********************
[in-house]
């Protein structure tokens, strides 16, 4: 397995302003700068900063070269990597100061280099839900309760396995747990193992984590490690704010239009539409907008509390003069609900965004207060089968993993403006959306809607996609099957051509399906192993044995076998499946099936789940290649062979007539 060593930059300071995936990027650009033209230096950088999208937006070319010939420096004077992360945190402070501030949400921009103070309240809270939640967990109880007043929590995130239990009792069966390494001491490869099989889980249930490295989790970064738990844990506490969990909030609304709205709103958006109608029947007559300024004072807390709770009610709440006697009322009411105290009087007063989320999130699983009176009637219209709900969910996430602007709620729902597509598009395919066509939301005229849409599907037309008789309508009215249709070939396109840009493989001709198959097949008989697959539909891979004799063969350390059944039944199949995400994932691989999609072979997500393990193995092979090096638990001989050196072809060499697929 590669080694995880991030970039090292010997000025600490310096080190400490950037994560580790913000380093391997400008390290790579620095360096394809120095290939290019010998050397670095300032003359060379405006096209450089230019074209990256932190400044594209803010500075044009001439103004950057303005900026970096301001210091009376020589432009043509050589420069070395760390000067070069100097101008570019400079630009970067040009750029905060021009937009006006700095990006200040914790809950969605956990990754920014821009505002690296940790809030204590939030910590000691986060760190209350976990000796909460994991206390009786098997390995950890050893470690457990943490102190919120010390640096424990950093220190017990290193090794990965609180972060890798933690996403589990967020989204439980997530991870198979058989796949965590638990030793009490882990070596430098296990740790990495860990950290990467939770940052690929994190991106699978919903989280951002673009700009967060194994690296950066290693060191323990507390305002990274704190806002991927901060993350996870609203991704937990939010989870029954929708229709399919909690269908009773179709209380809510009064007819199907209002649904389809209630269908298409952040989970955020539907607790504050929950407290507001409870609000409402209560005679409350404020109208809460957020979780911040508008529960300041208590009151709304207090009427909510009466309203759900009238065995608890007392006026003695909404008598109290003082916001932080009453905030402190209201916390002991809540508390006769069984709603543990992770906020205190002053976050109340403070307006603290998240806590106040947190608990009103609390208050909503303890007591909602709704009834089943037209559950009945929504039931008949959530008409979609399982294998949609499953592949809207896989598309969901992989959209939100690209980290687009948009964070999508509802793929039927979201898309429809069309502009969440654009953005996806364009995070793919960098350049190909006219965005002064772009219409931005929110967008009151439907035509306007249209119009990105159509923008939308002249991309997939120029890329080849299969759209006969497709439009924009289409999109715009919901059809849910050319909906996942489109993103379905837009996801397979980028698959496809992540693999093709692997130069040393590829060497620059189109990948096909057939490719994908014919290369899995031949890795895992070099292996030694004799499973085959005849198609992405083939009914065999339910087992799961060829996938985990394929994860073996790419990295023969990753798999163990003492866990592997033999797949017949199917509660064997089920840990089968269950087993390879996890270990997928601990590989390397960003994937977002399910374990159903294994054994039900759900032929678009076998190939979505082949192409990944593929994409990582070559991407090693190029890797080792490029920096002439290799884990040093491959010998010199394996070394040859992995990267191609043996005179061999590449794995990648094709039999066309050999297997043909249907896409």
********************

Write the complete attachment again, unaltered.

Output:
[in-house]
């Protein structure tokens, strides 16, 4: 397995302003700068900063070269990597100061280099839900309760396995747990193992984590490690704010239009539409907008509390003069609900965004207060089968993993403006959306809607996609099957051509399906192993044995076998499946099936789940290649062979007539 060593930059300071995936990027650009033209230096950088999208937006070319010939420096004077992360945190402070501030949400921009103070309240809270939640967990109880007043929590995130239990009792069966390494001491490869099989889980249930490295989790970064738990844990506490969990909030609304709205709103958006109608029947007559300024004072807390709770009610709440006697009322009411105290009087007063989320999130699983009176009637219209709900969910996430602007709620729902597509598009395919066509939301005229849409599907037309008789309508009215249709070939396109840009493989001709198959097949008989697959539909891979004799063969350390059944039944199949995400994932691989999609072979997500393990193995092979090096638990001989050196072809060499697929 590669080694995880991030970039090292010997000025600490310096080190400490950037994560580790913000380093391997400008390290790579620095360096394809120095290939290019010998050397670095300032003359060379405006096209450089230019074209990256932190400044594209803010500075044009001439103004950057303005900026970096301001210091009376020589432009043509050589420069070395760390000067070069100097101008570019400079630009970067040009750029905060021009937009006006700095990006200040914790809950969605956990990754920014821009505002690296940790809030204590939030910590000691986060760190209350976990000796909460994991206390009786098997390995950890050893470690457990943490102190919120010390640096424990950093220190017990290193090794990965609180972060890798933690996403589990967020989204439980997530991870198979058989796949965590638990030793009490882990070596430098296990740790990495860990950290990467939770940052690929994190991106699978919903989280951002673009700009967060194994690296950066290693060191323990507390305002990274704190806002991927901060993350996870609203991704937990939010989870029954929708229709399919909690269908009773179709209380809510009064007819199907209002649904389809209630269908298409952040989970955020539907607790504050929950407290507001409870609000409402209560005679409350404020109208809460957020979780911040508008529960300041208590009151709304207090009427909510009466309203759900009238065995608890007392006026003695909404008598109290003082916001932080009453905030402190209201916390002991809540508390006769069984709603543990992770906020205190002053976050109340403070307006603290998240806590106040947190608990009103609390208050909503303890007591909602709704009834089943037209559950009945929504039931008949959530008409979609399982294998949609499953592949809207896989598309969901992989959209939100690209980290687009948009964070999508509802793929039927979201898309429809069309502009969440654009953005996806364009995070793919960098350049190909006219965005002064772009219409931005929110967008009151439907035509306007249209119009990105159509923008939308002249991309997939120029890329080849299969759209006969497709439009924009289409999109715009919901059809849910050319909906996942489109993103379905837009996801397979980028698959496809992540693999093709692997130069040393590829060497620059189109990948096909057939490719994908014919290369899995031949890795895992070099292996030694004799499973085959005849198609992405083939009914065999339910087992799961060829996938985990394929994860073996790419990295023969990753798999163990003492866990592997033999797949017949199917509660064997089920840990089968269950087993390879996890270990997928601990590989390397960003994937977002399910374990159903294994054994039900759900032929678009076998190939979505082949192409990944593929994409990582070559991407090693190029890797080792490029920096002439290799884990040093491959010998010199394996070394040859992995990267191609043996005179061999590449794995990648094709039999066309050999297997043909249907896409």